Being spontaneous allows Linkous to experiment more than the average musician does. This experimentation can be found throughout Good Morning Spider as Linkous used a number of different traditional and non-traditional instruments in the recording. Included in some form or another on the new CD is a Wurlitzer organ, a Toys R Us “Yackback” sampler, and a Hohner tape echo, in addition to the many keyboards that Linkous had at his disposal.
“I have a lot of cheap, little keyboards and this octagon thing and this synth module that has a zillion different sounds in it,” Linkous says. “A lot of the keyboards I got at thrift stores. I have a little Casio Sk-1 that has a built in sampler. My favorite microphone I found at the landfill. It was on a CB base station. I’ve got these wireless intercoms from the ‘50s from an auction from a dentist’s office.”
To date, Sparklehorse, like some of Linkous’s favorite performers (Smog, Palace, Cat Power), has had more success overseas than in America. And while it hasn’t really bothered him in the past, he admits, “It’ll be nice to be popular over here because I kind of get tired of taking that plane ride to England. That’s getting kind of old.”
Ironically, the song that offers the strongest radio potential, “Happy Man,” is completely unusable in today’s American “modern radio” format. The song opens with merry-go-round style keyboards that slowly fade into radio static. Imagine driving and trying to tune in a radio station that just won’t quite come in. As Linkous sings, the song fades in and out amidst static and, two minutes into the song, is completely drowned out for a few seconds as the keyboards come back. With a little under two minutes left in the song, it’s as though you’ve driven closer to the radio transmitter and, all of a sudden, the song comes in crystal clear.
“That’s exactly what I wanted it to be like,” Linkous admits. “It’s a really old recording. I think I maybe sabotaged “Happy Man” on purpose because I thought the record company was going to make it a single. I would rather something like ‘Sunshine’ be a single. ‘Happy Man’ kind of sounds like everything on the radio. Who needs that?”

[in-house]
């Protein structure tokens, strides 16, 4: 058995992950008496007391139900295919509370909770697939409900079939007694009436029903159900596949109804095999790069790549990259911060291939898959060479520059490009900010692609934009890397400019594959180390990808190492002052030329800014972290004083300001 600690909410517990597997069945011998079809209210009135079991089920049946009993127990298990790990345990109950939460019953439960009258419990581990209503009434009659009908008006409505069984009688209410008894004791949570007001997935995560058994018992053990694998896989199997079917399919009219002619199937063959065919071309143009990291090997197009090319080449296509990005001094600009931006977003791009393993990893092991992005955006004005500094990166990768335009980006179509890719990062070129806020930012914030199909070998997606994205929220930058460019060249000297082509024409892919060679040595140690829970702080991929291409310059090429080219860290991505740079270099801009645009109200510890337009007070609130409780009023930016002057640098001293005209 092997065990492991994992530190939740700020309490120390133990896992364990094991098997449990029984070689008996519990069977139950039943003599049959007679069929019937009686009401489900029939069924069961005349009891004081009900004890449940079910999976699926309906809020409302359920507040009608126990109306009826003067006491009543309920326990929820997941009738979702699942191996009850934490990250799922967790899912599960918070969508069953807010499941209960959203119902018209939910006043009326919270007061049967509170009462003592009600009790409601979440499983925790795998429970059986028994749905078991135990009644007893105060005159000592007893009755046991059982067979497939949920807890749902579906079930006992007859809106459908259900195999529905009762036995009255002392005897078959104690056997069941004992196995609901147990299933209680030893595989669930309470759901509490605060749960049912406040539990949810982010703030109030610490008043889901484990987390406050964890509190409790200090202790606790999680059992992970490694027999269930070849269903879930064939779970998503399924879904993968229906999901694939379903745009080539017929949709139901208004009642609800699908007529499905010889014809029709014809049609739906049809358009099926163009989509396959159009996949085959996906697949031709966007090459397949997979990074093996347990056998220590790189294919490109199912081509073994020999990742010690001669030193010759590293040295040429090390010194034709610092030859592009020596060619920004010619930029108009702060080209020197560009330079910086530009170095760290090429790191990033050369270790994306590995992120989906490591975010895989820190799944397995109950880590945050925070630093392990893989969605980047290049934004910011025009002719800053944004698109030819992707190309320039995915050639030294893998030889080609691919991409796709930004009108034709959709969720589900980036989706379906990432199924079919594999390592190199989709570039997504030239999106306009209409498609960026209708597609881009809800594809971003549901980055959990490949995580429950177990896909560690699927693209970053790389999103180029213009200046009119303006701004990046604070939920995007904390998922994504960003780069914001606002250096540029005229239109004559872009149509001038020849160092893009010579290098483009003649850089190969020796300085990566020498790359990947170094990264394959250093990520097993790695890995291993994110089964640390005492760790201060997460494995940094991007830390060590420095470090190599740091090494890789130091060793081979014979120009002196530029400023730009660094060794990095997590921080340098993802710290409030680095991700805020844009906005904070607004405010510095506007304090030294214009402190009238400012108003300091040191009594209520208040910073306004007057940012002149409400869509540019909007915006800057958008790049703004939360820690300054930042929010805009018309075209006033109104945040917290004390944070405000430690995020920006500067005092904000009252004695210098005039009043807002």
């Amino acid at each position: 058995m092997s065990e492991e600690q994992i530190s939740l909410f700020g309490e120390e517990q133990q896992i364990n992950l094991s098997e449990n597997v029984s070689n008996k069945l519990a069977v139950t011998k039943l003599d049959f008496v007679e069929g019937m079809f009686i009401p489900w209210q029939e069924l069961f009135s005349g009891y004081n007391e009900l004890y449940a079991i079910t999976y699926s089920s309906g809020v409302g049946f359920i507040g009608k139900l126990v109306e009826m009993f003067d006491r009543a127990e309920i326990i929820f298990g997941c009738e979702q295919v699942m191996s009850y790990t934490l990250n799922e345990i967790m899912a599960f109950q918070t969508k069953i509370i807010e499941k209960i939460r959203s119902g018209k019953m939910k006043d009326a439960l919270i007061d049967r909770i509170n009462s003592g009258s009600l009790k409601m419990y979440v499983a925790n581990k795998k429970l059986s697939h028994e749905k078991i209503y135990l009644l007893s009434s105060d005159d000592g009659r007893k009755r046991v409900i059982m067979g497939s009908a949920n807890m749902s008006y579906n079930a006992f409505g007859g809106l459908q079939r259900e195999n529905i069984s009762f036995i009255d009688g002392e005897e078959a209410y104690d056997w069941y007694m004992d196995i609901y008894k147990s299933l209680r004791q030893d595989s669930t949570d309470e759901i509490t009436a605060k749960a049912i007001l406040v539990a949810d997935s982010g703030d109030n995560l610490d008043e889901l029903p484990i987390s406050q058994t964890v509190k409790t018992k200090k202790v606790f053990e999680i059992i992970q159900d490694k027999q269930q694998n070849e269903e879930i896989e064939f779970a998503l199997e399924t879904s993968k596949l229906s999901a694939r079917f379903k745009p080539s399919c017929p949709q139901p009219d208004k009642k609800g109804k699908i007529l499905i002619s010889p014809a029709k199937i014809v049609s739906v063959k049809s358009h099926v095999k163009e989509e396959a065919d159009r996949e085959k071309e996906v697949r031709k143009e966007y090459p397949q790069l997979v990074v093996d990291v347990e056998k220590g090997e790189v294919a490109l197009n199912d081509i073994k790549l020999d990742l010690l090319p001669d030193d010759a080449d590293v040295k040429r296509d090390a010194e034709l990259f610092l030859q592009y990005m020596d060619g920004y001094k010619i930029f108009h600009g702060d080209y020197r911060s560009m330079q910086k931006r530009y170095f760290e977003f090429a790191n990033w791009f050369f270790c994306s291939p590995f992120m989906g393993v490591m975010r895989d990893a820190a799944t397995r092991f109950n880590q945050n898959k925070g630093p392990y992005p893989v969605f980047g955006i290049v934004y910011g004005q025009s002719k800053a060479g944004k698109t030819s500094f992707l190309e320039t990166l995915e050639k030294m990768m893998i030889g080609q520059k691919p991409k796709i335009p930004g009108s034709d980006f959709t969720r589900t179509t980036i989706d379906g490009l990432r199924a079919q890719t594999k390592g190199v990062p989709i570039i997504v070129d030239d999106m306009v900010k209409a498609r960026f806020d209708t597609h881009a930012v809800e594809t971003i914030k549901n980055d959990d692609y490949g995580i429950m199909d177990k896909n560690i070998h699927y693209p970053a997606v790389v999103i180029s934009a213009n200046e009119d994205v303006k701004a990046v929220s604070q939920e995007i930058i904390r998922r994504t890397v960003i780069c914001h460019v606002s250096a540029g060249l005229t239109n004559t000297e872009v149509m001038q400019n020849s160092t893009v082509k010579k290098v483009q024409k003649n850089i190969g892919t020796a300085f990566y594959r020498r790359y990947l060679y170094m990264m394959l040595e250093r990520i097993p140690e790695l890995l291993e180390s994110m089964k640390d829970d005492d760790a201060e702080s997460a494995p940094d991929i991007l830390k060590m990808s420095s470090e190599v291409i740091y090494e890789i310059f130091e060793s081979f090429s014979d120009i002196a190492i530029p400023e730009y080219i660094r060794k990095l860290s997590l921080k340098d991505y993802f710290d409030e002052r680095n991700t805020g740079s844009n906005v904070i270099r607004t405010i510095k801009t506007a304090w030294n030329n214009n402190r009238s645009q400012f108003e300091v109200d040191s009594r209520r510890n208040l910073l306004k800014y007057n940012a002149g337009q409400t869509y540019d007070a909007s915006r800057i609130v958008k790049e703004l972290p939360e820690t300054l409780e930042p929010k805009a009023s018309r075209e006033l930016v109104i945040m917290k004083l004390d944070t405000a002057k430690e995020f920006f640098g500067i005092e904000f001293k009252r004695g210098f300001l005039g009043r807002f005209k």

As it turns out, PJ Harvey’s bassist Eric Drew Feldman, who has also played with Captain Beefheart, Pere Ubu, and Frank Black, was a fan of “Happy Man” and convinced Linkous to take another shot at the song.
“I was totally against re-recording it,” Linkous says, but Feldman “really wanted to produce it. And he wanted to do it down in Memphis, where some of my favorite albums were recorded . . . . He brought the drummer from the Frank Black records who is also the drummer on the Hanson record. He’s also the drummer on the Donny and Marie Show!” The song, which is now “radio-friendly” according to Linkous, may wind up being used as a single after all.
As our conversation comes to end, Linkous tells me that he feels like a fraud when tours. “I enjoy recording and hanging around at home,” he says. “Touring is just part of the job. It can be fun sometimes. I like playing with my band. Most of the time I’d rather stay home and watch American Movie Classics.”